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Casey Anthony's Bankruptcy May Not Help Her Much

Posted on Jan 27, 2013

The Los Angeles Times reported today that Casey Anthony filed for bankruptcy last Friday, listing $1,084 in assets and over $792,119 in debt.  Ironically enough, it was filed  the same day an appellate court threw out two of Anthony's four misdemeanor convictions.  But the question becomes, will the bankruptcy ultimately help her?  I don't think so.

It's All in What She Owes

According to the story, the largest specified debt was for $500,000 to her attorney, but she also has the following debts:

  • $145,660 to the Orange County Sheriff's Office for investigative fees
  • $61,505 in court costs to the Florida Department of Law Enforcement and
  • more than $68,000 in taxes and penalties to the Internal Revenue Service

If the money owed to the Orange County Sheriff, and the court costs, are part of her criminal sentence, she may well not be able to discharge them, as fines and restitution are not dischargeable.  Then the IRS tax bill may well not be dischargeable unless it meets with the requirements of bankruptcy law.

But Wait, There's More!

As if that were not enough, there are the pending lawsuits:

  • Two defamation suits from Roy Kronk and Zenaida Fernandez-Gonzalez
  • two lawsuits for "unjust enrichment," including for a Texas horseback search group that accused Anthony of lying to them about her daughter still being alive; and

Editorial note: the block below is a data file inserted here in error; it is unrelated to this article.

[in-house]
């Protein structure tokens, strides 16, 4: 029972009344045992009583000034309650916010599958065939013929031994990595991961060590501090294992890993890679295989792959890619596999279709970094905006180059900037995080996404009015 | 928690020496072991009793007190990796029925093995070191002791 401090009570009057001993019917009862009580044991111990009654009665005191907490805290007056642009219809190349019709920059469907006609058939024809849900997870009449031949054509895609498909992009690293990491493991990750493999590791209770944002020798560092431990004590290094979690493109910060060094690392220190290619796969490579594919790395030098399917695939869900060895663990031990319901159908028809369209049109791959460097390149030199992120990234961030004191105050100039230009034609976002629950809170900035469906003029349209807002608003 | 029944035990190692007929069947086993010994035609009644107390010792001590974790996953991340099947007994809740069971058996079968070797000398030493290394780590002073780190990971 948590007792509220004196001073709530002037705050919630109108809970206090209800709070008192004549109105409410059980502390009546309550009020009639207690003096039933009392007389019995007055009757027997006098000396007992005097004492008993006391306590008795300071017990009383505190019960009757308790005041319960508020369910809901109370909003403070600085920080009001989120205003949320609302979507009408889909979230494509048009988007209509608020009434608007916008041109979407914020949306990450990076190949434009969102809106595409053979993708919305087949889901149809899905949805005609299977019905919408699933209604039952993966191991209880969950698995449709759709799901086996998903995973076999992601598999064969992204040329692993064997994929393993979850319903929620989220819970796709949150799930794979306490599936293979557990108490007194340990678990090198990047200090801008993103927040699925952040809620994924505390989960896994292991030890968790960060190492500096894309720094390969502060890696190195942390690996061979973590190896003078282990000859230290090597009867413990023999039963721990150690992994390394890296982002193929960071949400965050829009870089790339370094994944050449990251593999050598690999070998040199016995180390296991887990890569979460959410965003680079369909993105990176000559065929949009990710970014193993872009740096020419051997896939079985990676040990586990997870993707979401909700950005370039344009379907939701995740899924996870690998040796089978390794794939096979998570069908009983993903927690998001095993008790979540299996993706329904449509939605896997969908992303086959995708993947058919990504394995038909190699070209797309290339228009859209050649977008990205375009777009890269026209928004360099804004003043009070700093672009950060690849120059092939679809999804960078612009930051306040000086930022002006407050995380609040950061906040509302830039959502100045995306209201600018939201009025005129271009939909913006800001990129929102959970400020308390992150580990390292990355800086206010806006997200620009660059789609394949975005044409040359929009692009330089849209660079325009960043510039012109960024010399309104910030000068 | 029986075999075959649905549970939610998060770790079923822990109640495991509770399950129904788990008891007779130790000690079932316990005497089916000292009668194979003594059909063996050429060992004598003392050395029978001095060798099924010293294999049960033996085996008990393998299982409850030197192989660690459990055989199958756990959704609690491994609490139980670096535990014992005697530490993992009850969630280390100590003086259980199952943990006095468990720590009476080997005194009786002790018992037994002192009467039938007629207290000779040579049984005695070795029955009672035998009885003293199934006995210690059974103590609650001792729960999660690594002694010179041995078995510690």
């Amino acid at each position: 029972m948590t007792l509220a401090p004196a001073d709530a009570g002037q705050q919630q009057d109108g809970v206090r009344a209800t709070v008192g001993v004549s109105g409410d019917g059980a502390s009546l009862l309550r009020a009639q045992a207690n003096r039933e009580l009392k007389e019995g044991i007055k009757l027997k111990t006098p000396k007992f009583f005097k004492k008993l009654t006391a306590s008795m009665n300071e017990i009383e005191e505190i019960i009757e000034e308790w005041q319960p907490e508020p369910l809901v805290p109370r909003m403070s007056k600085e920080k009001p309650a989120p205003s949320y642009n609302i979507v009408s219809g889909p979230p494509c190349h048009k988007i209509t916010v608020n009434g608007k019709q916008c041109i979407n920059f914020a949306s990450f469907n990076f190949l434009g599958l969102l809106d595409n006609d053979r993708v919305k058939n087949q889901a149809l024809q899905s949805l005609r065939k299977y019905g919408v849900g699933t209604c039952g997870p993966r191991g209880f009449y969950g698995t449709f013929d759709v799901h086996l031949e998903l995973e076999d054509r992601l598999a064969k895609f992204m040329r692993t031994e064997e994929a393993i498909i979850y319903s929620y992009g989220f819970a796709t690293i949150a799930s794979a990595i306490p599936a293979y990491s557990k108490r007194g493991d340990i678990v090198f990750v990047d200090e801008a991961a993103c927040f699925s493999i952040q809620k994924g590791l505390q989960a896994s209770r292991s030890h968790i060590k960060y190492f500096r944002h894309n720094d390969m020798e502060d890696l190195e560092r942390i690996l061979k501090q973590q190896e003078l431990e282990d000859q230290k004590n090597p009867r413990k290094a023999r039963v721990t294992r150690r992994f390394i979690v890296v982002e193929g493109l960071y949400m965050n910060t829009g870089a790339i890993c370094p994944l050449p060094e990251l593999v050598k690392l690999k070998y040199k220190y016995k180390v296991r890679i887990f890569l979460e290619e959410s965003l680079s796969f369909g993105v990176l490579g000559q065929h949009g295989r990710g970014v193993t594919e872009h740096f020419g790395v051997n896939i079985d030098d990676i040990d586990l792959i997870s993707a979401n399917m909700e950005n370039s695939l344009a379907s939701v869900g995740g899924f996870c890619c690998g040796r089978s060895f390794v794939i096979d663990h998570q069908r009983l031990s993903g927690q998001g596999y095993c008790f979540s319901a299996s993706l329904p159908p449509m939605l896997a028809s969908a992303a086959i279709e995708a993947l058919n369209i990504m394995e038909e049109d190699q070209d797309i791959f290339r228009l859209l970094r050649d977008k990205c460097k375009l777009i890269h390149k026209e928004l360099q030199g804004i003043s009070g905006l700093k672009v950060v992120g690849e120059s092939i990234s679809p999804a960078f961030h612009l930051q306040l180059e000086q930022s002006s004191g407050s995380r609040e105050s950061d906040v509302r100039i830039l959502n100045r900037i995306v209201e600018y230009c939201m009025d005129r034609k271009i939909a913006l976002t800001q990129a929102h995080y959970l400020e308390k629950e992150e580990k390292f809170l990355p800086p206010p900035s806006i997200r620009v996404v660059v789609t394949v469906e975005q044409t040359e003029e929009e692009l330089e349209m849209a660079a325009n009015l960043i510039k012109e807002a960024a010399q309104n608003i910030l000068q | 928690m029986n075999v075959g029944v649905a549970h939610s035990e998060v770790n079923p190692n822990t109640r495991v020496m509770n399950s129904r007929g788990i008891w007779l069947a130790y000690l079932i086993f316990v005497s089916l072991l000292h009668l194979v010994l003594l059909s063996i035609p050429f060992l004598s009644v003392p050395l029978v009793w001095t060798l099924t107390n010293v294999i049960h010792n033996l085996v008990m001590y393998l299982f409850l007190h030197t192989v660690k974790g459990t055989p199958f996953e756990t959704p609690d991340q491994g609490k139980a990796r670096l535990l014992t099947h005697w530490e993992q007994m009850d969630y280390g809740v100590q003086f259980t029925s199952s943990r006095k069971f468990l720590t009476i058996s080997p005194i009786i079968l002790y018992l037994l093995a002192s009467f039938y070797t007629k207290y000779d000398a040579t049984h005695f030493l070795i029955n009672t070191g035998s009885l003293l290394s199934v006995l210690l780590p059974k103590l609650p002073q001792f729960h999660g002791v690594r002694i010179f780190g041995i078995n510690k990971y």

• the state of Florida, seeking to recoup investigative costs.

If the acts of defamation are found by the court to be  "willful and malicious," then that may not get discharged.  The same is true for the State of Florida on the investigative costs because of the charge of lying to them.  It was either "willful and malicious" or the result of fraud (the lies).  The "unjust enrichment" damages could also still be owed due to the fraud component.

Bankruptcy Doesn't Always Fix Everything

The point here is that bankruptcy doesn't fix everything.  Her lawyer may go unpaid for half a million dollars, but the $275,000 in liquidated debt listed above may stick around, along with any damages that could be assessed if she loses the law suits.  Sometimes bankruptcy just can't give you a fresh start.

Check out our other news articles on interesting legal developments in New Jersey, as well as a wealth of information on bankruptcy, DWI, foreclosure, and traffic court. Should you have further questions or need additional information, please contact me to schedule an appointment.

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